Saturday, March 15, 2014

The Arnold Cabin Project Part 1: Love Letter to My Monterey Ancestors



I don't mean to brag, but my people come from Monterey County in California.  I may have been physically born in Phoenix, Arizona, but I really come from Monterey County too.  My mother, Kathleen Henning, and my Grandmother, Winifred Kincannon, were born in Salinas, CA.  My Great Grandmother, Anne Arnold, was born in Jamesburg, CA (which is more of a crossroads than a town now.  They don't even have a post office, but I know they once did).  I'm told my Great Grandmother's father, Henry Arnold, was the orphan son of a soldier in the Prussian Army.  He grew up to be a sailor, then a farmer, a stone mason... I suppose he could do whatever was needed.  He spent some time in San Francisco, where he met, wrote poetry to, and married the woman he loved, Sarah Church.  She had come to California with her parents and family by covered wagon.  

To my heart, no other genealogy matters.  

Beyond that, there is only need of the coffee-dark soil of Salinas, and the sun-dappled leaf-litter of Carmel Valley.  There is the sand of the beaches along Cannery Row at low tide.  There is the water in Carmel River.  There is the wind through the Live Oaks.  The screech of the blue jays. The smell of the Sycamore trees in the valley, the Chaparral sagebrush on the hills, and the flower-smoke-and-salt scented air by the ocean.

If this sounds hokey to you, you've never loved a place the way my heart loves Monterey.

And, so, I must admit, that one day, while taking a break at work, I got a tad wistful about the place.  Lamenting the fact that I never asked her, I decided to see if I could figure out where my Great Grandmother went to grammar school.  As I began poking around in image searches, I stumbled upon a Facebook page for The Hastings Natural History Reserve.  On it, there was a post about "The Arnold Cabin" with a few pictures and a mention that it needs a new roof.  

This was the cabin that Henry and Sarah Arnold built and raised their children in (one of them, my Great Grandmother).  And, like most everything else, it was on Facebook!  I could hardly contain my excitement.  

I reached out to the Reserve Director, Vincent, and he accepted my offer to repair the cabin roof!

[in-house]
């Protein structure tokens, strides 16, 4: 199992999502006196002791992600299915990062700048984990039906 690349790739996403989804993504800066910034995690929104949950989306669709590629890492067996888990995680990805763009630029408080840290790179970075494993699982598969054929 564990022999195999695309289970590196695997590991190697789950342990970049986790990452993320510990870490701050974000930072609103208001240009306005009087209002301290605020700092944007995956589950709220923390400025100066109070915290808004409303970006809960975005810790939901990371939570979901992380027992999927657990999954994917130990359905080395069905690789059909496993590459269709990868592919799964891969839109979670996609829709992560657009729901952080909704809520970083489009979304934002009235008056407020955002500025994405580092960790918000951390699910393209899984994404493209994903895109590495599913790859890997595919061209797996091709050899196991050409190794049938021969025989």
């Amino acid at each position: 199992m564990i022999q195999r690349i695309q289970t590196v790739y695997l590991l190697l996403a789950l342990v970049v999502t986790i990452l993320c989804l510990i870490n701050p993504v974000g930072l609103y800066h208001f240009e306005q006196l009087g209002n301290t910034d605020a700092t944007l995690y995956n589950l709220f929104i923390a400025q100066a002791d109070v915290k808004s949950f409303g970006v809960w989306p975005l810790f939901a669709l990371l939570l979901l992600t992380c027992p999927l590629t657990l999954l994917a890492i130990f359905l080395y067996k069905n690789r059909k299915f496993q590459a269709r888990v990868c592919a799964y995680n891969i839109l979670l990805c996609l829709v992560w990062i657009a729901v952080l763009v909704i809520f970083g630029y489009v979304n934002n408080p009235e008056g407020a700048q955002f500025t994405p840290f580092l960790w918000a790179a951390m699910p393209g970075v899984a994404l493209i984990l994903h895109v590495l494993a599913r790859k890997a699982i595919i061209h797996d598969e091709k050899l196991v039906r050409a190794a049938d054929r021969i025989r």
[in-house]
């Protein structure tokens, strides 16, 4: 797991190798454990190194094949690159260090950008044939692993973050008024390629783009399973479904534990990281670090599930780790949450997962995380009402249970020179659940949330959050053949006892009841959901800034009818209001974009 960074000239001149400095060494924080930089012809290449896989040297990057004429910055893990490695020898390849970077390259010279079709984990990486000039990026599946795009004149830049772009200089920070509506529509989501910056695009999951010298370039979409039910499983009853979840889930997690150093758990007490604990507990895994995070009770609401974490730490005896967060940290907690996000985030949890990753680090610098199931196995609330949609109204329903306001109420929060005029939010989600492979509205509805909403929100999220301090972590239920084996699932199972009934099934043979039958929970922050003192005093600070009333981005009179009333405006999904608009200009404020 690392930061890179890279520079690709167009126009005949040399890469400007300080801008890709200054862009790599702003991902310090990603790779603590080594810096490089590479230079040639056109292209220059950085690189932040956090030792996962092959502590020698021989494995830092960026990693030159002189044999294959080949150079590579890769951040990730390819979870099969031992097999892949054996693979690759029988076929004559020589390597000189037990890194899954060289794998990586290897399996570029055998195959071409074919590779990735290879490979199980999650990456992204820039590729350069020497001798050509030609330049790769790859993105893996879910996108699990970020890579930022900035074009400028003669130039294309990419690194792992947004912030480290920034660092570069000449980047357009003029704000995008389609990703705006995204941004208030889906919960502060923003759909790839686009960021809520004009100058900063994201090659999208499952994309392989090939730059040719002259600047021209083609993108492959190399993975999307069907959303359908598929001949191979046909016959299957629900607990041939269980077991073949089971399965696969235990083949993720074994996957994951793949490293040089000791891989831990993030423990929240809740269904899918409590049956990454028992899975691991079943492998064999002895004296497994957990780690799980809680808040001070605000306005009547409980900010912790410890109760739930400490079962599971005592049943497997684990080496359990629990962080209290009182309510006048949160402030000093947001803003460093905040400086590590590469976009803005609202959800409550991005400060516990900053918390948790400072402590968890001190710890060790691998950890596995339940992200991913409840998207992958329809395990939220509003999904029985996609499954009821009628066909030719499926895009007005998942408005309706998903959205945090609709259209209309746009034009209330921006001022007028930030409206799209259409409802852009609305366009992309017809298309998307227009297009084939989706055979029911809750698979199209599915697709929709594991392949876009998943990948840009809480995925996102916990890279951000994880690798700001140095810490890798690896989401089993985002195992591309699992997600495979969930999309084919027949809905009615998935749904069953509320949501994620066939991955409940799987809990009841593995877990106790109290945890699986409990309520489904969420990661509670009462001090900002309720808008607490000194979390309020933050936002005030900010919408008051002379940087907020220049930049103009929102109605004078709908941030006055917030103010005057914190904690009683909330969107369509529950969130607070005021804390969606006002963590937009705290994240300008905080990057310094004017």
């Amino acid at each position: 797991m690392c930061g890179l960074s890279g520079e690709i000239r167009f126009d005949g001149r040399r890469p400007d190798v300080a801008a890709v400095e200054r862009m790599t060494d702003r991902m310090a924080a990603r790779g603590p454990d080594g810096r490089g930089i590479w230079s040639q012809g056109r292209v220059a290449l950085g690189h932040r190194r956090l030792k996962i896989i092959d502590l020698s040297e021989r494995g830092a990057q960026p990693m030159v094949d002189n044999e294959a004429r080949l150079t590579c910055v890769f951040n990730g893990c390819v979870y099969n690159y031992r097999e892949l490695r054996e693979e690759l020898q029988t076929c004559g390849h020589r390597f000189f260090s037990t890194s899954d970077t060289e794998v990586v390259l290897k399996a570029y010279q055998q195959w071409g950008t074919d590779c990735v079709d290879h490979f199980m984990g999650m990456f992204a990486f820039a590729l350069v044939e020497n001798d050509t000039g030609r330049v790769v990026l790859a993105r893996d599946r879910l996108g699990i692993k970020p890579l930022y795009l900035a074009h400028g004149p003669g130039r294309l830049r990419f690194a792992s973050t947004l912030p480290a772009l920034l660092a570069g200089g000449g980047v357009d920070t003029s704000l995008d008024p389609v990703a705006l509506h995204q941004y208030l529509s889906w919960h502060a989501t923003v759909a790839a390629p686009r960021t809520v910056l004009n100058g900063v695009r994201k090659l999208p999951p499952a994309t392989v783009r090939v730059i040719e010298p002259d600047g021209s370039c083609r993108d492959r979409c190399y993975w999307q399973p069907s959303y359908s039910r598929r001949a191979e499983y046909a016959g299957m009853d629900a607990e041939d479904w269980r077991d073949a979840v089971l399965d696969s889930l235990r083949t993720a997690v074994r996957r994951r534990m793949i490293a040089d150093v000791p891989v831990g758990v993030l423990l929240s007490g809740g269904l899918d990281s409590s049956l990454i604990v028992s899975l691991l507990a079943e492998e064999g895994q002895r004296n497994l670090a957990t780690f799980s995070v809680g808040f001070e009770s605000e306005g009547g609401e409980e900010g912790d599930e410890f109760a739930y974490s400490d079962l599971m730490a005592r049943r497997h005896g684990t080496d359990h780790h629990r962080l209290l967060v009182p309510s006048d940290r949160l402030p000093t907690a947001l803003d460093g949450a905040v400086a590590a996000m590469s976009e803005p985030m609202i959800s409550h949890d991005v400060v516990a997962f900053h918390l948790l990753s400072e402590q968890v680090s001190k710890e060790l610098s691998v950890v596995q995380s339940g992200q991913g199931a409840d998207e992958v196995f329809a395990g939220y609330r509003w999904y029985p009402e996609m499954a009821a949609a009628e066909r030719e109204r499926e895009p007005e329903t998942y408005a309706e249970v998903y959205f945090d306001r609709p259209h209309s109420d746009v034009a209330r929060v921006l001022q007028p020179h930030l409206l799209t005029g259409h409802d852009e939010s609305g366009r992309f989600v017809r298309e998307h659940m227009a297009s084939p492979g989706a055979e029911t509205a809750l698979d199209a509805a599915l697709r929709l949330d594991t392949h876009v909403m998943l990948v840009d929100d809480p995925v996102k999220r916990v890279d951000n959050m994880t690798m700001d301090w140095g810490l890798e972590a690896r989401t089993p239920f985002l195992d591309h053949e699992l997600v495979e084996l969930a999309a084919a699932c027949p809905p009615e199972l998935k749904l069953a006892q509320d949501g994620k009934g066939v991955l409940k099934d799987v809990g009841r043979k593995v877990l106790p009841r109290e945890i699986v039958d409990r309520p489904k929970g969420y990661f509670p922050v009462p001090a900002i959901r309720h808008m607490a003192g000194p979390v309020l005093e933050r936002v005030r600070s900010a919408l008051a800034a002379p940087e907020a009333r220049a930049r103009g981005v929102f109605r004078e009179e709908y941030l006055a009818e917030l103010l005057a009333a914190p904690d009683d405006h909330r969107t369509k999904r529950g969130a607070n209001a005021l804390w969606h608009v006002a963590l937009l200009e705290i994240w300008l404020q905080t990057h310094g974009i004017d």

Cindy and I made a trip out to California last year, and we arranged a day to go and see, photograph, and measure the cabin with Vincent.  I went back a second time with my dear friend, Dan, several weeks ago.

Now, I live in New York City.  Millions of other people live here, and I suppose a billion people have ever lived or passed through here... right?  Wouldn't you say a billion?  I don't know, it's just a guess.  Anyway, you can walk down almost any sidewalk, ride in nearly any subway car... you may know the history of this place or that, but most of the physical evidence of the minutia of our lives has been wiped away.  You can see no shadow of the place where a certain married couple first met on the corner.  The subway car carries no echo of the sound of the guys who came through and sang last night, let alone 20 years ago.  You may have the layers of 100 years of paint jobs on your moldings (which drive you mad with the need to strip them all off and start clean.  Well, maybe not you, but me.  Ahem.).  But you can not picture the people who put those layers of paint on the walls.  Those people are far removed from the marrow of your own life now...

However, this!  This is a rare opportunity to walk where my Great Grandmother walked as a child.  I have Christmas ornaments from her.  They were originally hung on a tree in this cabin!  I have her father's dictionary - the one from which he learned to speak English.  It used to be kept in this house.  The smells and sounds in the air here might have been the same as the ones my ancestors had experienced as they made the walk from the cabin to, say, the out house, for example.  These exact large trees might have been saplings as they witnessed my Nana playing nearby as a girl.  And they would have stood watching as she came and left that cabin for the last time - whether she knew it was her last or not.

I am a pig, and this is my sentimental, ancestral shit.

The Arnold Cabin. 
The living room.
Lory Henning - Generation Five


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